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Readers' letters

Letters to Health Service Journal's editor.
  • The ever-changing NHS needs some blitz spirit

    24-Apr-2014 1:14 am

    What a marvellous article. Thank you Craig. I don't think the comparisons with PTSD symptoms are overly exaggerated, having counselled people with long service who've been hounded viciously out of posts because their faces no longer fit with the evangelists ready to fake belief in whatever the latest wheeze is to preserve and increase their salaries and status at the expense of others. I would be interested to hear about practical solutions. I work in the private sector now, and one organisation has formed a spin off for staff whose roles are no longer required, and through grants and a very innovative HRD, are able to redeploy and retrain people whilst retaining corporate memory. I wish the NHs could do something similar. I miss it but am too bruised by previous history to trust it again. Or at least, not until certain individuals leave or retire. Others like me, particularly clinicians, are a loss. I'm grateful to have found work and be in a less stressful environment but I do miss not being able to share the history of change that you describe. I'm very nostalgic but I know that my rose coloured specs also covered a time that was difficult for many others. But does the NHS ever forget and allow people to return after they've reinvented themselves?!

  • Doctors 'know best' on resources

    23-Apr-2014 11:16 pm

    Hello Peter. I've long been an admirer of your work. The HFMA have a large work stream on this called Transforming Healthcare, the role for the finance team, which was launched at our recent conference. If you know any local DoFs (apologies, I don't know where you're based) they would be delighted to hear from you. Have a look at the HFMA website for more info.

  • Liberation, preparation and participation: why foundation status matters more than ever

    23-Apr-2014 11:03 pm

    Retired CEO (or anyone else who reads this) - genuine question from youngish junior manager. I agree with your suggestion about the TDA but I also read Alistair's piece about how a merger with Monitor would be classic NHS displacement activity. What do you think of that comment and how could we do as you suggest but without wasting yet more time on structural tinkering? Thanks in advance for your thoughts and anyone else's insights.

  • Chief departs Hull and East Yorkshire Hospitals

    23-Apr-2014 7:21 pm

    Shocking man, and about time too! He should never be allowed to preside as an NHS CEO ever again. So many damaged people left in his wake!

  • NHS England steps up work on pooling budgets

    23-Apr-2014 5:57 pm

    Pick Me, me , I know a PCT!

  • What you need to know about the first emergency-only hospital

    23-Apr-2014 5:01 pm

    Any reference to the fact that it is being built only 8 miles away from the Royal Victoria Infirmary, a major trauma centre and a hospital that has all the acute specialties already?

  • Councils put the public health ethos into practice

    23-Apr-2014 4:47 pm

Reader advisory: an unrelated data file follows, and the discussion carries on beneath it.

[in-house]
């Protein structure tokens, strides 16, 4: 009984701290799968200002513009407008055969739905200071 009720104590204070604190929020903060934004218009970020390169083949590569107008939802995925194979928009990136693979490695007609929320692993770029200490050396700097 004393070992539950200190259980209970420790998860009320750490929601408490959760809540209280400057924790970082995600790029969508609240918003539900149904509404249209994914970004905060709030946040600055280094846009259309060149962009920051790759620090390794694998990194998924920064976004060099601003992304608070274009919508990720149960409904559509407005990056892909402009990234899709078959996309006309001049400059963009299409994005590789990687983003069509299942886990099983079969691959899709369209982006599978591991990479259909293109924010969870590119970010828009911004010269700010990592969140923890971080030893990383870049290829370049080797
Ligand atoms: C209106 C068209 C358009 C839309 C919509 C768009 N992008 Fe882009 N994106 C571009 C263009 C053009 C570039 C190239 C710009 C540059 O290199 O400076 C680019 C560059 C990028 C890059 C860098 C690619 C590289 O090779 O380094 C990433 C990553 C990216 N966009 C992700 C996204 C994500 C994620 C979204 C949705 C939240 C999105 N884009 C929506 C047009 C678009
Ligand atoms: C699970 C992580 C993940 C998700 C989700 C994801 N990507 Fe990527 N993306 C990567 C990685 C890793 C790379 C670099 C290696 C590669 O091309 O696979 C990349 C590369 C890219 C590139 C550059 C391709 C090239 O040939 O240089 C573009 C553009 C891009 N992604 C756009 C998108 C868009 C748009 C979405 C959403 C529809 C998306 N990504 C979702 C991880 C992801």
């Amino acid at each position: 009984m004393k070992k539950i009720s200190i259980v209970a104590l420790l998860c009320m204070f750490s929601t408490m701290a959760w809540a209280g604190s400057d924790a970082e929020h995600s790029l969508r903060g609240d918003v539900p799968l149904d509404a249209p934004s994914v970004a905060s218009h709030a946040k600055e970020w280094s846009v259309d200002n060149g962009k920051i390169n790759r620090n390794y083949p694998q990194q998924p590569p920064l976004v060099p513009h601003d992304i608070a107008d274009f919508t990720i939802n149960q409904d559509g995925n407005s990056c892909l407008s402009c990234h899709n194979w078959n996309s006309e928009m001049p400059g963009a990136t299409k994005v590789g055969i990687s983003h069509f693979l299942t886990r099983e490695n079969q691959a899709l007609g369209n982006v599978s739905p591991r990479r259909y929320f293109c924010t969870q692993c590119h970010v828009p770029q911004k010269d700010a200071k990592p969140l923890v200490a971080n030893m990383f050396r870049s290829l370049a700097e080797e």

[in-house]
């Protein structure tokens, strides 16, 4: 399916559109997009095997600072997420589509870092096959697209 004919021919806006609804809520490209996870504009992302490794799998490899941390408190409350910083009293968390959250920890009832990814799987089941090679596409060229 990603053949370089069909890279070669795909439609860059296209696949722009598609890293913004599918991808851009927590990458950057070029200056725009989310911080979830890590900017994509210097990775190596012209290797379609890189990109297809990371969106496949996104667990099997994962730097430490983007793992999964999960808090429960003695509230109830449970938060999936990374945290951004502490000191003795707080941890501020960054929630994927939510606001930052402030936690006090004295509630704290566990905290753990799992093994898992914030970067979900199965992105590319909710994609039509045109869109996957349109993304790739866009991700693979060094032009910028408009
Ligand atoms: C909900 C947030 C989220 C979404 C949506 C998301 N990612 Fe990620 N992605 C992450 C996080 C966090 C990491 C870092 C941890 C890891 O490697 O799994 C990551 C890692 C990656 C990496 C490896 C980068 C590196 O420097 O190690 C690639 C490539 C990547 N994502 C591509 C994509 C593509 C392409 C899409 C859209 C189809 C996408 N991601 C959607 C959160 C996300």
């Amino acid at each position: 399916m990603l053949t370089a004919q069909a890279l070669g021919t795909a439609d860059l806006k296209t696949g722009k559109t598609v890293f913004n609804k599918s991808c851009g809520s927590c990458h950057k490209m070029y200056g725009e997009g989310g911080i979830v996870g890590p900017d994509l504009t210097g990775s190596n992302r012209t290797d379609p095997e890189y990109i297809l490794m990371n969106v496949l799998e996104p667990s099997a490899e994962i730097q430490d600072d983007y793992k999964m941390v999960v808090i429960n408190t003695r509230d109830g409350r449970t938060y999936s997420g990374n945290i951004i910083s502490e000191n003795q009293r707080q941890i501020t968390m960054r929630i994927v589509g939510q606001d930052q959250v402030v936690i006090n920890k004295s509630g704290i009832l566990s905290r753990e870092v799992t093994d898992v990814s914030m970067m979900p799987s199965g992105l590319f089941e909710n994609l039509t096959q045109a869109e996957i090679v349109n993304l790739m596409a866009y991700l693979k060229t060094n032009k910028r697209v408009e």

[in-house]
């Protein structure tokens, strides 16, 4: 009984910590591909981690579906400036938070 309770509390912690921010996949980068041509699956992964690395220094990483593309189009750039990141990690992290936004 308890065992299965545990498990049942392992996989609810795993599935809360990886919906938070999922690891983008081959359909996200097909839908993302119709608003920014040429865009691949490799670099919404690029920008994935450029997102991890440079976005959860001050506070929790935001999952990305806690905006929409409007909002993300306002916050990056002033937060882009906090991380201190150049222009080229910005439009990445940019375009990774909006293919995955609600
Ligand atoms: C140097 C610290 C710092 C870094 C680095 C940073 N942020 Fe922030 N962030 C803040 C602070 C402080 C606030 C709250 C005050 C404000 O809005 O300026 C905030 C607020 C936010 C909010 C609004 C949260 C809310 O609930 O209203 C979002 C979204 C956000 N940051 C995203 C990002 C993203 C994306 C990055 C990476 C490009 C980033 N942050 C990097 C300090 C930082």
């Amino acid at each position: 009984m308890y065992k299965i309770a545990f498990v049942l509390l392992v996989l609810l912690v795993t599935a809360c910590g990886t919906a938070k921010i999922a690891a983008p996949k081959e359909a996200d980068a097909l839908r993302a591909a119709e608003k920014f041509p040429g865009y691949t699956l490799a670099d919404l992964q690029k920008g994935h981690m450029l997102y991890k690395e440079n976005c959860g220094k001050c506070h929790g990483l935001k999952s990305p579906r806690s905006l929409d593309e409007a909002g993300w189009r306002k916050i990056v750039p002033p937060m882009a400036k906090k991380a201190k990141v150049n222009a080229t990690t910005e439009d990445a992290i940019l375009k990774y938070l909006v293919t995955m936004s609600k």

We don’t talk about it anymore but there was a time but there was a time when local authorities were ambitious for their populations and felt their remit extended beyond the provision of services to a grander vision. Local authorities had a community leadership role and the vision was to bring a range of agencies together to improve the quality of life for local people. There were many measures of success that partnerships could use but the most dramatic had to be to close the gap in life expectancy. Chief executives of local authorities would open conferences by quoting the shocking figures on life expectancy between those who lived within one part of their Town/District/County and those who lived in another. Often the difference in life expectancy was as much as 10 years. This was a disgrace they would say but something they could aspire to change. The mantra was no single agency working in isolation could tackle could tackle such a complex multilayered problem but working together we could address health inequality whether its root be be homelessness, long-term unemployment, teenage pregnancies, drug abuse, poverty or discrimination. As a Director of Community services I attended many of these conferences and Directors of Public Health were always in attendance. Often a Director of Public Health was one of the key speakers. It was clear that they viewed local authorities and their chief executives as kindred spirits providing the leadership and commitment that was lacking from their own senior colleagues in the NHS. Directors of Public Health were frustrated by NHS colleagues who couldn’t see beyond hospital waiting lists, foundation Trust status and tackling the drugs budget. If only they were part of the Local Authority were people understood the big picture. And then their wish came true. Unfortunately in the meantime LA’s curtailed their ambitions, a new government, a series of austerity budgets and a more limited role for local government. Local Authorities were now preoccupied with closing libraries, swimming pools and museums, outsourcing IT, Payroll and HR, no longer leading schools, providing housing or commissioning care services. The Directors of Public Health once again find themselves isolated , marginalised and operating on the periphery. Transferred at the wrong time they must now hope that Health and Social care commissioners can see that bigger picture. Blair McPherson writer and commentator on the public sector R